In February 2014, severe storms battered England’s southern coast and the sea-front railway running through Dawlish, Devon, felt the full force of the wind and rain. Under severe duress, the sea wall gave way, compromising an 80-metre stretch of railway, which washed into the sea.
Network Rail reacted quickly, completing emergency repairs and opening the railway within six weeks and re-opening the restored sea wall in August 2015.
Even as the railway opened, Network Rail was aware that a more extensive improvement to the sea wall would be required to guarantee the future of the coastal railway. Advice from climatologists and coastal erosion experts suggested that the events of 2014 were highly likely to happen again. In an era of rising sea levels and increasingly severe weather events, a more robust, long-term solution was required to safeguard the railway.
Yan Sayles, BAM Nuttall’s Senior Agent at Dawlish explained: “Our first option was to reclaim land, temporarily raising the level of the ground to allow piling machinery to access the foundations. This approach would have required the movement of thousands of tonnes of stone and resulted in significant environmental impacts.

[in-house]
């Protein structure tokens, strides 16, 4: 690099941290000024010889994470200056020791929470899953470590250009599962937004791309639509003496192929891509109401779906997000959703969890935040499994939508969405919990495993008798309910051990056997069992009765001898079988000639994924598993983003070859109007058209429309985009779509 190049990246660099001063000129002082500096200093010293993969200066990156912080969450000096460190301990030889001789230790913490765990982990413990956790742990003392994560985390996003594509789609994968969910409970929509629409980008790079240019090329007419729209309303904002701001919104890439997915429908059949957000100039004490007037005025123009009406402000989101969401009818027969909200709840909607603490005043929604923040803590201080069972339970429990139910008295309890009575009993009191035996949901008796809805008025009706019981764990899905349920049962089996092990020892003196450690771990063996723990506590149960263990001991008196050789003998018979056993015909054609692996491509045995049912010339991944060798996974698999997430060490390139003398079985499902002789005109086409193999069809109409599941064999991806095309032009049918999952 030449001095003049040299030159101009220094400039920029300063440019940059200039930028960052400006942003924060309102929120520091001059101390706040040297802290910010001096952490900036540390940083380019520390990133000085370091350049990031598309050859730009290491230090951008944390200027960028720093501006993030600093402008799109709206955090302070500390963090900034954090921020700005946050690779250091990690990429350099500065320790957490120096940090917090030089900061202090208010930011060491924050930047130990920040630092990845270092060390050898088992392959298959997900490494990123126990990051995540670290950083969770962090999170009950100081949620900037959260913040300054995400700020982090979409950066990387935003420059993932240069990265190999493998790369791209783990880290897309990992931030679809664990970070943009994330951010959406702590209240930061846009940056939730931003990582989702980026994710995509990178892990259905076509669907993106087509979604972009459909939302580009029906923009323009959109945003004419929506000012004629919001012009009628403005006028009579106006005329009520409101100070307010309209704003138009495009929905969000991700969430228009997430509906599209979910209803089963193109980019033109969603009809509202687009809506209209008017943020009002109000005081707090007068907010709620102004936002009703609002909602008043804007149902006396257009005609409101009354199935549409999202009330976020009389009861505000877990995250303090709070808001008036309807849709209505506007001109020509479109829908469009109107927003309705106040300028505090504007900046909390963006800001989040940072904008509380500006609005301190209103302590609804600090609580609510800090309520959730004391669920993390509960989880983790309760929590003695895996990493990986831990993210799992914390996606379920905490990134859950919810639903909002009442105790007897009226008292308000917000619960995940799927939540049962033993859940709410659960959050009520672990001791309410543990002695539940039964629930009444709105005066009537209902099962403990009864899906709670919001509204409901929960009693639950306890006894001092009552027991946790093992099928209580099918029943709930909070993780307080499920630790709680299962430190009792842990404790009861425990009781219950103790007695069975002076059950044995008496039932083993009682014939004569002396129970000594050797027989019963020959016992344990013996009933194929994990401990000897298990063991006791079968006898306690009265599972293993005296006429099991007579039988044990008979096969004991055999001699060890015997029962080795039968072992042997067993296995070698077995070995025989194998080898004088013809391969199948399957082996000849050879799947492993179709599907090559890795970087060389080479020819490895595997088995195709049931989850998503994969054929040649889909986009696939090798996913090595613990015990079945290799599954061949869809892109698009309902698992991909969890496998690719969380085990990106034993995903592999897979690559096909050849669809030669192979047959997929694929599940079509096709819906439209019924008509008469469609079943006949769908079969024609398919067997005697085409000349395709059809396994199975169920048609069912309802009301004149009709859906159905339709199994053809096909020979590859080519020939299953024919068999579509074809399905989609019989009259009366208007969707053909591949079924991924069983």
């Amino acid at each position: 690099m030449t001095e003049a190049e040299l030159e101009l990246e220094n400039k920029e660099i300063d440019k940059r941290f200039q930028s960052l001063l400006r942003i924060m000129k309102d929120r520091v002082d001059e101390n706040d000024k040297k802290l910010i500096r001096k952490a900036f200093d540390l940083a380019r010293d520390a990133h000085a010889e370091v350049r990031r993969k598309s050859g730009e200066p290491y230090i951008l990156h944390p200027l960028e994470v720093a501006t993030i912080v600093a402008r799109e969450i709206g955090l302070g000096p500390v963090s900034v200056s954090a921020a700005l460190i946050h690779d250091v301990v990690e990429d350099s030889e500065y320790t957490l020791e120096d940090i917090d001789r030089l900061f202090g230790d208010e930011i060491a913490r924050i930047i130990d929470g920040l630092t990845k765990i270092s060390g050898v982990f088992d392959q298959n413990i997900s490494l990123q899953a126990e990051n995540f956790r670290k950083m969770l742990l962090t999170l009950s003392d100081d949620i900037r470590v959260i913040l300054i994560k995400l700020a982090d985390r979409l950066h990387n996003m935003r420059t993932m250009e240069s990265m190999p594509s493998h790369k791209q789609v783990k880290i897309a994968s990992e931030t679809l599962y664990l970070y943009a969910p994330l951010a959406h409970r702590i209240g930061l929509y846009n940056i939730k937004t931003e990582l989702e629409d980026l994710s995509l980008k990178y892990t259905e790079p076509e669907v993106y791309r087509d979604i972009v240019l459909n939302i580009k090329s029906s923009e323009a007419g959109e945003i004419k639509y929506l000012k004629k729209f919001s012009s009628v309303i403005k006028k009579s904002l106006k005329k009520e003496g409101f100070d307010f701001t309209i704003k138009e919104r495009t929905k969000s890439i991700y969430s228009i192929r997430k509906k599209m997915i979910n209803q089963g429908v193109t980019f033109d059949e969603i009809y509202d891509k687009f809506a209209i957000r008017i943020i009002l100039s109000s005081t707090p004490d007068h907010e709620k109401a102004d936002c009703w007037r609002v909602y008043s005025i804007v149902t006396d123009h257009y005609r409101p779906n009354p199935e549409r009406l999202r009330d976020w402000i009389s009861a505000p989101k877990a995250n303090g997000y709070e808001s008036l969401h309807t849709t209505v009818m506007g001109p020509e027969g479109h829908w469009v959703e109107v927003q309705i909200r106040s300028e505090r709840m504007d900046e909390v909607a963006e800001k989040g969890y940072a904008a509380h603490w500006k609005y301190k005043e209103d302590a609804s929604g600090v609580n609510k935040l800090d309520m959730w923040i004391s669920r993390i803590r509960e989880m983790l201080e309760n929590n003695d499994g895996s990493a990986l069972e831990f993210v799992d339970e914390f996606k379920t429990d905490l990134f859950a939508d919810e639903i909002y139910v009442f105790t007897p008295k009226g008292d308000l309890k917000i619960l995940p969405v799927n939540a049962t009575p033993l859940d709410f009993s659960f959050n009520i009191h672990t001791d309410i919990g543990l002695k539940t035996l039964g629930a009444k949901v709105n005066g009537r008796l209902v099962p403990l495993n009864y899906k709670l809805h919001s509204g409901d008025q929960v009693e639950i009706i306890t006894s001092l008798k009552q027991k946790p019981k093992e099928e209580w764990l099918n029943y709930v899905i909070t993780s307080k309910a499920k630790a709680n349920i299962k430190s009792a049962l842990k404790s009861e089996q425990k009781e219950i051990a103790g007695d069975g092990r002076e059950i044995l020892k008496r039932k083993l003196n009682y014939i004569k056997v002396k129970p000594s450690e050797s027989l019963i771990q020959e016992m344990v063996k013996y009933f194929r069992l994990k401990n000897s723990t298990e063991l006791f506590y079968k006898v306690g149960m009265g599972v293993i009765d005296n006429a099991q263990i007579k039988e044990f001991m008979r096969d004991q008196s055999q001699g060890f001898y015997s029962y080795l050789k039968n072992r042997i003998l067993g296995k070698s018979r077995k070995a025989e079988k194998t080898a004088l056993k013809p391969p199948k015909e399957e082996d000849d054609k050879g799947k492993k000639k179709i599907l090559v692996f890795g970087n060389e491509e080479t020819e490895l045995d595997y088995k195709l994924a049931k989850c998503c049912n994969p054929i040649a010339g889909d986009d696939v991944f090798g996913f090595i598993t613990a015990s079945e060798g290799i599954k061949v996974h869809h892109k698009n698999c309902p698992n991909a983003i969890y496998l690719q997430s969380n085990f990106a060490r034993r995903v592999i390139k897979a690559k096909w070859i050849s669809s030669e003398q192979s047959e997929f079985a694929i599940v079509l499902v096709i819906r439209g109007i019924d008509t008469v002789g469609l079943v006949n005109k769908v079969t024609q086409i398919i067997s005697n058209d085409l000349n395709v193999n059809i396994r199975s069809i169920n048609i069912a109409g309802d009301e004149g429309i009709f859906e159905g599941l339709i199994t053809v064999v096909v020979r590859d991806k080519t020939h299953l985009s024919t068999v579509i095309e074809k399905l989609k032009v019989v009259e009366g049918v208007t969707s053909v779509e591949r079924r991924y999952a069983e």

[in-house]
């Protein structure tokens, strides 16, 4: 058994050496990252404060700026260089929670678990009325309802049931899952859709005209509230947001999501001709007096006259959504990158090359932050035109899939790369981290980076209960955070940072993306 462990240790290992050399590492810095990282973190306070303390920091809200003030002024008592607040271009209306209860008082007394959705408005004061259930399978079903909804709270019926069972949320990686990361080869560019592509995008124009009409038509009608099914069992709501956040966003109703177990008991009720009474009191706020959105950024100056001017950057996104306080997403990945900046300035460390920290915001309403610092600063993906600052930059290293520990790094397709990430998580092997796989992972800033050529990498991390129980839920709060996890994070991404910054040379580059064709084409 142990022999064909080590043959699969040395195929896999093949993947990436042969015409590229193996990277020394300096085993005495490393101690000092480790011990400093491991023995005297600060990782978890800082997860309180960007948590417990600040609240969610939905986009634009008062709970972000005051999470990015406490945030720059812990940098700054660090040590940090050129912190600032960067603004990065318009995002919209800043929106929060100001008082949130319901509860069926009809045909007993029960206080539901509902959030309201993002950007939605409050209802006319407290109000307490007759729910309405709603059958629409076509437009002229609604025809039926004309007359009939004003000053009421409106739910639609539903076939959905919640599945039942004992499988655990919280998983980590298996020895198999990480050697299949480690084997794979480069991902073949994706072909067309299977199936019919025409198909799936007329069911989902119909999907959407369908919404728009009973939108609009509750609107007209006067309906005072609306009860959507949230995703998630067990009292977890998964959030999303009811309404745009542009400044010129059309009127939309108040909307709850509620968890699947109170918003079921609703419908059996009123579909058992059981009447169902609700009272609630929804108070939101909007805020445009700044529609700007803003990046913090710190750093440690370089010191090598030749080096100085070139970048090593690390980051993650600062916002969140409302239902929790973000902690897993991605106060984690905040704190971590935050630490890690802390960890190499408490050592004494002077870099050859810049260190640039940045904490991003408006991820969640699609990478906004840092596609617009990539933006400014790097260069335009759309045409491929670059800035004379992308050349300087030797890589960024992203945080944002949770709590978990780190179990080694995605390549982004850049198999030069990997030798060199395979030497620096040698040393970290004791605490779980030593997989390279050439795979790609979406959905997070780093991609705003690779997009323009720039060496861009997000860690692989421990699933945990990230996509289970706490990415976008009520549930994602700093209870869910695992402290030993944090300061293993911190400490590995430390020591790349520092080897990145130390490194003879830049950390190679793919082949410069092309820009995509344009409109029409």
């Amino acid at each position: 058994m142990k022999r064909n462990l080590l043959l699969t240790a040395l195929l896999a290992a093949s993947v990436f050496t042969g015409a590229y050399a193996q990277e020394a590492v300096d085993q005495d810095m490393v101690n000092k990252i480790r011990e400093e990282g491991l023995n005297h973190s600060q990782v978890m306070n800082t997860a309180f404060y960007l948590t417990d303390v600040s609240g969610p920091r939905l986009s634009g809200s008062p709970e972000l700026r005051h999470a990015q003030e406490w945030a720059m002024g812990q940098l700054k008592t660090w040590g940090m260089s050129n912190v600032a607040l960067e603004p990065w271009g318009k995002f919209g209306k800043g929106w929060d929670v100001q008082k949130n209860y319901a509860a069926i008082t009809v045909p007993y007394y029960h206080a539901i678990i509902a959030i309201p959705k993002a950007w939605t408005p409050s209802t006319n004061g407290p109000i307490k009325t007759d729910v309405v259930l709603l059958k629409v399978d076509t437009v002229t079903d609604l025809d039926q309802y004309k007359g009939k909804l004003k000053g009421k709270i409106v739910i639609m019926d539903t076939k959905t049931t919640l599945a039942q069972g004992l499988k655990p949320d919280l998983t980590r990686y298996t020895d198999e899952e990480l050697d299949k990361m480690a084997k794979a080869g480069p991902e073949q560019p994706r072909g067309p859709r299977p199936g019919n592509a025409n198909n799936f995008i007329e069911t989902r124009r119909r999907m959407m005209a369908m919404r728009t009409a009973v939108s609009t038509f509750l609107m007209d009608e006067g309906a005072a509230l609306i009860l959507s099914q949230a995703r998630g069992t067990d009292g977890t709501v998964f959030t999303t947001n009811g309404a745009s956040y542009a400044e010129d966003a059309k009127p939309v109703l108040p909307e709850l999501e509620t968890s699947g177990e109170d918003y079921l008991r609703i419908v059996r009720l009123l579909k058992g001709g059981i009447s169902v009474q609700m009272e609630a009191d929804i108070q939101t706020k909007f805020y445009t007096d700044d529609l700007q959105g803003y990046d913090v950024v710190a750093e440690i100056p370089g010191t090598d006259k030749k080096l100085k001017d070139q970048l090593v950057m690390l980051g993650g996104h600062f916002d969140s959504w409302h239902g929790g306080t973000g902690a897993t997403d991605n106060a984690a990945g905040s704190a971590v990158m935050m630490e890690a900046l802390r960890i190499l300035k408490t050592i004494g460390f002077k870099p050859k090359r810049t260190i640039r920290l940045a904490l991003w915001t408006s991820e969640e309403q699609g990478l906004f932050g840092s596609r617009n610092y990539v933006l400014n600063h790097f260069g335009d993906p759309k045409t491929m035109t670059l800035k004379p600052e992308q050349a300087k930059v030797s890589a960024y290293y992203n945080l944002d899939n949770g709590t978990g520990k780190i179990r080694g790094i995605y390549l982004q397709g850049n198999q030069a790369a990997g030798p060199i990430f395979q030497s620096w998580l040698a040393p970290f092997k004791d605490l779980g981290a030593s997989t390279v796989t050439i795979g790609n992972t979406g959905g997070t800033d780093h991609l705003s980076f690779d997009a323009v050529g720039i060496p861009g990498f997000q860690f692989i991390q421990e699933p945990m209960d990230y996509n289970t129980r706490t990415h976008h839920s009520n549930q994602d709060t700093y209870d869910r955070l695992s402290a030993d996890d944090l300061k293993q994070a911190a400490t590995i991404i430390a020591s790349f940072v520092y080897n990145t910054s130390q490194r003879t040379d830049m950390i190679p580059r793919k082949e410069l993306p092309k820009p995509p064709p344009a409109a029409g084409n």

“The solution agreed with Network Rail was to bring in the 'WaveWalker', a jack-up barge that can walk along the seabed. The barge will allow us to move close enough to shore to install piles, easily move to our next location and to work continuously regardless of tides.”
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